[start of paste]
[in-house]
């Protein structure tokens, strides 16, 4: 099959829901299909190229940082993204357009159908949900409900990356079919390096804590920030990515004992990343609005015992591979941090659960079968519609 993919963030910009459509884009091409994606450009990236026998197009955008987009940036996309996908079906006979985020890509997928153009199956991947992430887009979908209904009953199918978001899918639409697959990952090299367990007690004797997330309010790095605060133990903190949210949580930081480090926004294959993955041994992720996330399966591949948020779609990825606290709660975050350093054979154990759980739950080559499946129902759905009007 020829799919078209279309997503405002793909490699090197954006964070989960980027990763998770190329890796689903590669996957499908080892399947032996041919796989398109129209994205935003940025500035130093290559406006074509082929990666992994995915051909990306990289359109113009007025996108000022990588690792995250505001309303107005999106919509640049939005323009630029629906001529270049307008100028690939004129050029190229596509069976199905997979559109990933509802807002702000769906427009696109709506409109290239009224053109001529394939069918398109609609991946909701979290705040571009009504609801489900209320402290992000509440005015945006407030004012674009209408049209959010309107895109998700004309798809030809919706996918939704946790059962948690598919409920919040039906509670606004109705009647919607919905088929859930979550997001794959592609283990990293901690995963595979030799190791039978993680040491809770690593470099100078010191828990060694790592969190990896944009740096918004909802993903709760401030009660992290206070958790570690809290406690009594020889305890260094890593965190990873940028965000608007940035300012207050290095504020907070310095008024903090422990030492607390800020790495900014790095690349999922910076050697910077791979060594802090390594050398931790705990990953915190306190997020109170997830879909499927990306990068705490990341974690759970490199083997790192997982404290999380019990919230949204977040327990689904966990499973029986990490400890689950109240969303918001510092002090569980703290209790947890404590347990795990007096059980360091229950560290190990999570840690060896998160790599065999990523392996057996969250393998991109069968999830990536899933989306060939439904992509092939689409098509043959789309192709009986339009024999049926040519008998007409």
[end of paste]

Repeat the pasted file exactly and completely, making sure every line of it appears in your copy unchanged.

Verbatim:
[in-house]
């Protein structure tokens, strides 16, 4: 099959829901299909190229940082993204357009159908949900409900990356079919390096804590920030990515004992990343609005015992591979941090659960079968519609 993919963030910009459509884009091409994606450009990236026998197009955008987009940036996309996908079906006979985020890509997928153009199956991947992430887009979908209904009953199918978001899918639409697959990952090299367990007690004797997330309010790095605060133990903190949210949580930081480090926004294959993955041994992720996330399966591949948020779609990825606290709660975050350093054979154990759980739950080559499946129902759905009007 020829799919078209279309997503405002793909490699090197954006964070989960980027990763998770190329890796689903590669996957499908080892399947032996041919796989398109129209994205935003940025500035130093290559406006074509082929990666992994995915051909990306990289359109113009007025996108000022990588690792995250505001309303107005999106919509640049939005323009630029629906001529270049307008100028690939004129050029190229596509069976199905997979559109990933509802807002702000769906427009696109709506409109290239009224053109001529394939069918398109609609991946909701979290705040571009009504609801489900209320402290992000509440005015945006407030004012674009209408049209959010309107895109998700004309798809030809919706996918939704946790059962948690598919409920919040039906509670606004109705009647919607919905088929859930979550997001794959592609283990990293901690995963595979030799190791039978993680040491809770690593470099100078010191828990060694790592969190990896944009740096918004909802993903709760401030009660992290206070958790570690809290406690009594020889305890260094890593965190990873940028965000608007940035300012207050290095504020907070310095008024903090422990030492607390800020790495900014790095690349999922910076050697910077791979060594802090390594050398931790705990990953915190306190997020109170997830879909499927990306990068705490990341974690759970490199083997790192997982404290999380019990919230949204977040327990689904966990499973029986990490400890689950109240969303918001510092002090569980703290209790947890404590347990795990007096059980360091229950560290190990999570840690060896998160790599065999990523392996057996969250393998991109069968999830990536899933989306060939439904992509092939689409098509043959789309192709009986339009024999049926040519008998007409």